TOLEDO, Ohio (AP) — Underwater contractors are being sent to Lake Erie to search for the source of what appears to be a petroleum leak coming from a century-old sunken barge recently found in the water near the U.S.-Canadian border, the U.S. Coast Guard said Sunday.
Shipwreck hunters think the leaking solvent is from a tanker barge that went down near Ohio's Kelleys Island during a storm nearly 80 years ago.
It would be a significant discovery if the vessel turns out to be the Argo, one of 87 shipwrecks on the federal registry created two years ago to identify the most serious pollution threats to U.S. waters.
Divers plan to explore the wreckage on Monday to see if they can find and seal the leak, which appears to involve a colorless, petroleum-based solvent that evaporates quickly once it reaches the surface, said Coast Guard Lt. Cmdr. Anthony Migliorini.
"It's going to be a challenging operation for sure," said Migliorini, who leads a marine safety unit based on the lake.
The Coast Guard is warning boaters to stay away from the area, which is about two miles south of the Canadian border, because it could be dangerous to breathe in the fumes from the solvent.
Divers with the Cleveland Underwater Explorers first noticed the leak on Friday, and a check using a Coast Guard helicopter confirmed there was an area of discoloration in the water on Saturday that was the length of about four football fields.
A check of the area on Sunday did not show any signs of the leak, Migliorini said. "It will not remain in the water long," he said.
What officials don't know is whether this is an ongoing leak or exactly what type of cargo was on the barge. The mysterious leak has not affected aquatic life, Migliorini said.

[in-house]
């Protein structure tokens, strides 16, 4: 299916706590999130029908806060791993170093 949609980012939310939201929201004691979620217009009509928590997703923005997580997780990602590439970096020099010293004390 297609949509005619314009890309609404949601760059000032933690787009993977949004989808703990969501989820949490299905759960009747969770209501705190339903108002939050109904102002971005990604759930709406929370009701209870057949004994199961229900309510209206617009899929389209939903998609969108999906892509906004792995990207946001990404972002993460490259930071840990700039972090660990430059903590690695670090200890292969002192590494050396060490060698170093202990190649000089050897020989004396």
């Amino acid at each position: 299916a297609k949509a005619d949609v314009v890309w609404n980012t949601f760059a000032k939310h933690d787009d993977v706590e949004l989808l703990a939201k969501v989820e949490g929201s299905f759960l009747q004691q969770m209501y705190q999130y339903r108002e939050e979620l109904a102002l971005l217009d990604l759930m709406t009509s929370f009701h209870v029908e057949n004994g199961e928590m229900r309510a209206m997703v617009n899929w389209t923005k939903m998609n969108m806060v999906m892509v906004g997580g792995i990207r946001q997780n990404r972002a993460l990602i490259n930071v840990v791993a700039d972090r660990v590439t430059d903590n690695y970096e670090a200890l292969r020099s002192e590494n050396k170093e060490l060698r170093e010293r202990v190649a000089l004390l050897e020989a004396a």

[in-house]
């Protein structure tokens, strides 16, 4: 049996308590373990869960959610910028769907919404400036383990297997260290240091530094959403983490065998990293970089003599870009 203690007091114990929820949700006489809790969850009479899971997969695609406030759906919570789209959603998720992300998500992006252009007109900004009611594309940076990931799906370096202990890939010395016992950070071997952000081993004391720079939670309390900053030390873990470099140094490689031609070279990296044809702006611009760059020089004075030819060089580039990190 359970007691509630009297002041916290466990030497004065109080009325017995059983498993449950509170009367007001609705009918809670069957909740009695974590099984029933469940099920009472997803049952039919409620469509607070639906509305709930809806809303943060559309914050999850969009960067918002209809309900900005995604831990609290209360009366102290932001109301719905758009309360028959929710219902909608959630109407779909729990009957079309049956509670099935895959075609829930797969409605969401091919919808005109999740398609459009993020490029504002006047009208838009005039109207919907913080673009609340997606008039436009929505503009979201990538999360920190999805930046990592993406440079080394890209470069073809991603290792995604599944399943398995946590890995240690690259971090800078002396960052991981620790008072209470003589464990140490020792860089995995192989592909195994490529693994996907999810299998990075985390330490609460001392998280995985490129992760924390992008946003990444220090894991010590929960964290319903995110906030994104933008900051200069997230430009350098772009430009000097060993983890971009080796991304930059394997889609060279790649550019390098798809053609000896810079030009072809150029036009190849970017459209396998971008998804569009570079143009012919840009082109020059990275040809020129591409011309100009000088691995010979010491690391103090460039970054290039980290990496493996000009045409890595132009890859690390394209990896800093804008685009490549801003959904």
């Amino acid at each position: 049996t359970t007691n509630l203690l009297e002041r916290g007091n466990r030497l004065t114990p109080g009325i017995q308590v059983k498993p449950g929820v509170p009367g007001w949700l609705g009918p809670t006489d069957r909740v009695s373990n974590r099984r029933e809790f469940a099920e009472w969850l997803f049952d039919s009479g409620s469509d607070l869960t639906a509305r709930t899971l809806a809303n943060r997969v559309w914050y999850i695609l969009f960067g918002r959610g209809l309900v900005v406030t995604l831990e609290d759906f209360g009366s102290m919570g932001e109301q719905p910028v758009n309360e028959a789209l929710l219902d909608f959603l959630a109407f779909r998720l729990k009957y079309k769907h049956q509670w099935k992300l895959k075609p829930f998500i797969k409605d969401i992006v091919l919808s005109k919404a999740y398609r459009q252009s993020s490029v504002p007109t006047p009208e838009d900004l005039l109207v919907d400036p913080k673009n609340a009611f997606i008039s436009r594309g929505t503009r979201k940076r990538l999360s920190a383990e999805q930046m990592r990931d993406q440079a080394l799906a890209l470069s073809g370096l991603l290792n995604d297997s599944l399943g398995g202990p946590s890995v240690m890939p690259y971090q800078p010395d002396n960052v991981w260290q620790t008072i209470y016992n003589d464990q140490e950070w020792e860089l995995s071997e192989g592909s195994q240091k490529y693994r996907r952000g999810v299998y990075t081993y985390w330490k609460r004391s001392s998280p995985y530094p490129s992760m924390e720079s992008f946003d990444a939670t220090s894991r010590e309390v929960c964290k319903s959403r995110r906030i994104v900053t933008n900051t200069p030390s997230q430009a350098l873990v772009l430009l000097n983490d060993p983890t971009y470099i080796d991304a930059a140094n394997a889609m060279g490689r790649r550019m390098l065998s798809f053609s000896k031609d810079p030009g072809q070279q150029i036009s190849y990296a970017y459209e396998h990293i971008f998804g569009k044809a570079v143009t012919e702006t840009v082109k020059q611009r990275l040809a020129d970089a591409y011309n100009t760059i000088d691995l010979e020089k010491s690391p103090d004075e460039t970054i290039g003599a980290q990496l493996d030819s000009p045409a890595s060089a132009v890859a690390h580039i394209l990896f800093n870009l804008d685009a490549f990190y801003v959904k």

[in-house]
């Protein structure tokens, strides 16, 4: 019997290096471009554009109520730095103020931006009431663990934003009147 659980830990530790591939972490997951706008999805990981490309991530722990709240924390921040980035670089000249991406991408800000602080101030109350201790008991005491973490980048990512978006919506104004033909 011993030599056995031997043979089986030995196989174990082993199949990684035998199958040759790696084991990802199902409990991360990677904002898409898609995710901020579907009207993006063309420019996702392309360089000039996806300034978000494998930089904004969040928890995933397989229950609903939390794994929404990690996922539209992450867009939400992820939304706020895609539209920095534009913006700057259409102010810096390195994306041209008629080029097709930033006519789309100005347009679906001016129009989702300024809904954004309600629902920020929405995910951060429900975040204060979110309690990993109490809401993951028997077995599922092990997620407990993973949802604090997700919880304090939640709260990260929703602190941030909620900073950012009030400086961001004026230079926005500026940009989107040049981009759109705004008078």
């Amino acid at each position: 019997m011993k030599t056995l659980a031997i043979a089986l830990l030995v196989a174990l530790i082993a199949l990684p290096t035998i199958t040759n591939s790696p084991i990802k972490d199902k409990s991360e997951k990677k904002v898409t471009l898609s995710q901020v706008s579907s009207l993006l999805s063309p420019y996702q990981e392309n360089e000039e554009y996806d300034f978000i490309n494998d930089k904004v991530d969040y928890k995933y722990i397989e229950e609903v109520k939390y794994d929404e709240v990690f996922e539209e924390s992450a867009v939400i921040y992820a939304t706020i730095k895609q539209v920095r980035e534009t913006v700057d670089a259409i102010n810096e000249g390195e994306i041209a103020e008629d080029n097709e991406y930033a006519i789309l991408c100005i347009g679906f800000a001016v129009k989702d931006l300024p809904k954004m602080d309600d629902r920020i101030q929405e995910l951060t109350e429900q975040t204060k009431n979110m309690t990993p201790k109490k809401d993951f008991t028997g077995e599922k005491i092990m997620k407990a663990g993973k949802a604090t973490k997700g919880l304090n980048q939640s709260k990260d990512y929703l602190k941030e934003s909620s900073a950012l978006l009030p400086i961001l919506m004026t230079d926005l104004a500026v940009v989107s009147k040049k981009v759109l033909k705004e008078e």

The steel barge is about 45 feet below the lake's surface and largely intact. Sonar images show outlines of the pilot house, railings and pipes.
Shipwreck hunter Tom Kowalczk, who lives along the lake, discovered the barge in late August while he was searching for a wooden schooner that sunk in 1845.
While the barge's identity hasn't been confirmed, researchers with the Cleveland Underwater Explorers are almost certain it is the Argo, said Christopher Gillcrist, executive director of the National Museum of the Great Lakes.
The barge's measurements match Argo's dimensions as listed in historical records and there are no reports of another tanker barge being lost in the same area, he said.
The Argo's exact whereabouts have been unknown since waves toppled it during a storm in 1937 in western Lake Erie — about midway between Toledo and Cleveland.
Shipwreck researcher Jim Paskert said the Argo, built in 1911, was not designed to travel on open water and was operating illegally when it sunk. "The barge had no business being on the Great Lakes," he said.
The only two crew members on board were rescued by a tug boat after they stood on its side when it rolled over, he said.